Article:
GD2 Specific CAR and Interleukin-15 Expressing Autologous NKT Cells to Treat Children With Neuroblastoma (GINAKIT2)

Condition(s)
Neuroblastoma

Age Group
0-9 years 10-17 years 18-26 years

Phase(s)
1

Drug Pill Drug
Cyclophosphamide Fludarabine

Genetic Double Helix Genetic
GINAKIT Cells
Trial Summary & Details
Ages: 1 Year to 21 Years   (Child, Adult)
Condition: Neuroblastoma

This research study combines two different ways of fighting cancer: antibodies and Natural Killer T cells (NKT). Antibodies are types of proteins that protect the body from infectious diseases and possibly cancer. T cells, also called T lymphocytes, are special white blood cells that can kill other cells, including cells infected with viruses and tumor cells. Both antibodies and T cells have been used to treat patients with cancers. Investigators have found from previous research that they can put a new gene into T cells that will make them recognize cancer cells and kill them. In a previous clinical trial, investigators made artificial genes called a chimeric antigen receptors (CAR), from an antibody called 14g2a that recognizes GD2, a molecule found on almost all neuroblastoma cells (GD2-CAR). Investigators put these genes into the patients’ own T cells and gave them back to patients that had neuroblastoma.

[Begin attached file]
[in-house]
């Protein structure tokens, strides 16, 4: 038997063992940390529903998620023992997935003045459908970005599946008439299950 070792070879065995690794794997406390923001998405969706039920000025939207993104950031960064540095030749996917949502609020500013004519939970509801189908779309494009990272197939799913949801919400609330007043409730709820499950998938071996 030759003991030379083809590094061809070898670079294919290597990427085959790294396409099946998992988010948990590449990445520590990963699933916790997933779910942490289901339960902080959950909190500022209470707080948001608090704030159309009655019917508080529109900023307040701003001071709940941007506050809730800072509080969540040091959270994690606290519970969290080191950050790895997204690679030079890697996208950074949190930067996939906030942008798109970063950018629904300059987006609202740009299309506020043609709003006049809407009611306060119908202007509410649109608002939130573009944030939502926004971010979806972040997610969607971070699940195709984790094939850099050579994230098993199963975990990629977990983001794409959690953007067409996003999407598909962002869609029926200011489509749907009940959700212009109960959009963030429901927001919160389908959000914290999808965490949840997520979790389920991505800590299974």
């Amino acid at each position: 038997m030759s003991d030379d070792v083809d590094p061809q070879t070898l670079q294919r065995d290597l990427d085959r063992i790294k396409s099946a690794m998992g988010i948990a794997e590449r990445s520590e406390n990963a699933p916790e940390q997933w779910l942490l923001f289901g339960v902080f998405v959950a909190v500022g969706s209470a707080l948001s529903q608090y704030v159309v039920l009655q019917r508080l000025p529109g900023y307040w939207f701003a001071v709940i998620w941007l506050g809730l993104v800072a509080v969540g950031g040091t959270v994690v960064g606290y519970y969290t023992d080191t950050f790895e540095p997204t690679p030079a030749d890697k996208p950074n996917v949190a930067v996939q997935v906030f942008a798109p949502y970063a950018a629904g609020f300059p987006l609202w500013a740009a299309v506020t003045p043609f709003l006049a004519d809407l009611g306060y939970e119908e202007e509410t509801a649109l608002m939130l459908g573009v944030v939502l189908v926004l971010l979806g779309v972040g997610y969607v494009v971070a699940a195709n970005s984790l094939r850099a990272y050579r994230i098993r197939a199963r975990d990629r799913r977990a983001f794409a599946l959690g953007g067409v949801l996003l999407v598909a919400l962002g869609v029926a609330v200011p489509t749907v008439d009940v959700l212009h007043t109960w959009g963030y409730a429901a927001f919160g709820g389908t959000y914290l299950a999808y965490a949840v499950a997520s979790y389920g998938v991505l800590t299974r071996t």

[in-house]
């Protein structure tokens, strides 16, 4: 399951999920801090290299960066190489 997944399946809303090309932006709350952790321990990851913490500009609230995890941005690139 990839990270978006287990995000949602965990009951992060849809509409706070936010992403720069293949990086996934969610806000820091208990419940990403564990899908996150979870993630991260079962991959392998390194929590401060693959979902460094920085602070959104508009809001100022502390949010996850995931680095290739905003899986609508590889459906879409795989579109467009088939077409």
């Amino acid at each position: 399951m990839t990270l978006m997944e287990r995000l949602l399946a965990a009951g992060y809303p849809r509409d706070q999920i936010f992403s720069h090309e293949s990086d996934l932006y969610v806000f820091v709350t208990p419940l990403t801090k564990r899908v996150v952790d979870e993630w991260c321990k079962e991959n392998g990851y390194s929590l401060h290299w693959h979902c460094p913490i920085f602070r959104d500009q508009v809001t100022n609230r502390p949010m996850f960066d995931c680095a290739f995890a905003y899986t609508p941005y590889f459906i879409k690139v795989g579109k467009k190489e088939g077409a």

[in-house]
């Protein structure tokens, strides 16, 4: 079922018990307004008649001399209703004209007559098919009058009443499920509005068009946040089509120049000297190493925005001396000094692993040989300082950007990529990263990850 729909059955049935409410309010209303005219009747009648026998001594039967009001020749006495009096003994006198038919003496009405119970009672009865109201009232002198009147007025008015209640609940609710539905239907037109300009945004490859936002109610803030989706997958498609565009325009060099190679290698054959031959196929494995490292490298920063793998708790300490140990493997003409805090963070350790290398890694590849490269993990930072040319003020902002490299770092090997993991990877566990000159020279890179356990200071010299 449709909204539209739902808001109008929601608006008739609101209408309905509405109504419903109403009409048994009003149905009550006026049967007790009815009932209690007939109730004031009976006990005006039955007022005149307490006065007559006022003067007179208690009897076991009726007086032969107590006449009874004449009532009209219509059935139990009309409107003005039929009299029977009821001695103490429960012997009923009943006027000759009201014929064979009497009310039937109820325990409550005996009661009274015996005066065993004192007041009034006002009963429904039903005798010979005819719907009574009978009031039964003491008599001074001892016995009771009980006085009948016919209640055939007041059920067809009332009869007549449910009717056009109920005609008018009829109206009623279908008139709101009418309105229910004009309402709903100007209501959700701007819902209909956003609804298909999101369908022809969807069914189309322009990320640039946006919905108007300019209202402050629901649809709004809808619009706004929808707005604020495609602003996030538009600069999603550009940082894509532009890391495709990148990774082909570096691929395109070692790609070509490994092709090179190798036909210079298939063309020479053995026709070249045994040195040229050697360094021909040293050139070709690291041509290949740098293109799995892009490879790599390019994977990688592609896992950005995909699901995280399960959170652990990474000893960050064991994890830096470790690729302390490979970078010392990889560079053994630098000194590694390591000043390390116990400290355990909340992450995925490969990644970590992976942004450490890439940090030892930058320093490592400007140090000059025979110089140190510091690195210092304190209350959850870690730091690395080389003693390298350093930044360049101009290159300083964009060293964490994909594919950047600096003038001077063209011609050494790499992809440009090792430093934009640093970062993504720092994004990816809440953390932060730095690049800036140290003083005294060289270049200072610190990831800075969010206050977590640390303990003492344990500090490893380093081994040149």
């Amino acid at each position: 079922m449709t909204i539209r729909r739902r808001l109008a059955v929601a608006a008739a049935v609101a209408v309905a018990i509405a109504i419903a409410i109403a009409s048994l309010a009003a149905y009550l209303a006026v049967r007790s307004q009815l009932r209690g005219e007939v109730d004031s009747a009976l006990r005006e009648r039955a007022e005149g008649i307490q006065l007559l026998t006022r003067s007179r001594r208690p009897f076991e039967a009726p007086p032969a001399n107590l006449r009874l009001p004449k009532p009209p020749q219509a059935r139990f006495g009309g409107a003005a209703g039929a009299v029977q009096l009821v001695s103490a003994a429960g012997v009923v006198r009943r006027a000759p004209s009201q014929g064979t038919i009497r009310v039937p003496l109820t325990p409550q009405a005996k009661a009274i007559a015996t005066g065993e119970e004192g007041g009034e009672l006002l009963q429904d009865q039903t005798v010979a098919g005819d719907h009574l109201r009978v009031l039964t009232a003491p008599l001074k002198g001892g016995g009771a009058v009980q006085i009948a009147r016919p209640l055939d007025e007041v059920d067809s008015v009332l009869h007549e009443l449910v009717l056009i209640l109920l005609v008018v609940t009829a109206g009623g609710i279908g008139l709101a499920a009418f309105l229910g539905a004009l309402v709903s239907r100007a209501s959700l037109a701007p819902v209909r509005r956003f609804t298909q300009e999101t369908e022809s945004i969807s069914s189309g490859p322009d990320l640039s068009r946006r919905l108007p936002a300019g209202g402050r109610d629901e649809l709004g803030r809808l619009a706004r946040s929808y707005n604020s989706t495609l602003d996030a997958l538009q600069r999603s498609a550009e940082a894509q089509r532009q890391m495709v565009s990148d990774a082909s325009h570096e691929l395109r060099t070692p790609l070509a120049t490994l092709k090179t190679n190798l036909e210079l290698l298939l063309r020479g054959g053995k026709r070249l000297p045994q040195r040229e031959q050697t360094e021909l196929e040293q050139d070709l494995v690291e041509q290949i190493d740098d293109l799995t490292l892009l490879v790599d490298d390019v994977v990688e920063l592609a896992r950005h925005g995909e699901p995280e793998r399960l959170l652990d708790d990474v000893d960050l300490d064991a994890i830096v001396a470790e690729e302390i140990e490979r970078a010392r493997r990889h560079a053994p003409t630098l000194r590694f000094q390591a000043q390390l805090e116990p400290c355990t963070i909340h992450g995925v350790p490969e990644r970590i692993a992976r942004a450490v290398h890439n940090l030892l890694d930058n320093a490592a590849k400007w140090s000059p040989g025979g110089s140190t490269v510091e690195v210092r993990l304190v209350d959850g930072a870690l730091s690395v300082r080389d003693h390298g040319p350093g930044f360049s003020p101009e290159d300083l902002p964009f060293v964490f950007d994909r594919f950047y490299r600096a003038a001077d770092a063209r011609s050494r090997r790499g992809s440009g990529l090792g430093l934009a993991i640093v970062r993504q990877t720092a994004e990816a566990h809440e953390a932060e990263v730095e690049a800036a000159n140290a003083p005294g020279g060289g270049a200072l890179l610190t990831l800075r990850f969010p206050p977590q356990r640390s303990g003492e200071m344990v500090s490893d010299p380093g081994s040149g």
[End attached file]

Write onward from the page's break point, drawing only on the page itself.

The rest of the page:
NKT cells are another special subgroup of white blood cells that can specifically go into tumor tissue of neuroblastoma. Inside the tumor, there are other white blood cells called macrophages which help the cancer cells to grow and recover from injury. NKT cells can specifically kill these macrophages and slow the tumor growth.

We will expand NKT cells and add GD2-specific chimeric antigen receptors to the cells. We think these cells might be better able to attack NB since they also work by destroying the macrophages that allows the tumor to grow. The chimeric antigen receptor will also contain a gene segment to make the NKT cells last longer. This gene segment is called CD28. In addition, to further improve the antitumor activity of the GINAKIT cells we added another gene expressing a molecule called Interleukin -15 (IL-15). The combination of these 3 components showed the most antitumor activity by CAR expressing NKT cells and improved these cells’ survival in animal models.

GD2-CAR expressing NKTs have not been tested in patients so far. The purpose of this study is to find the largest effective and safe dose of GD2-CAR NKT cells (GINAKIT cells), to evaluate their effect on the tumor and how long they can be detected in the patient’s blood and what affect they have on the patient’s neuroblastoma.

Status
Recruiting
Location(s)
Texas Children's Hospital, Houston, TX
Contact
Andras A Heczey, MD
832-824-4233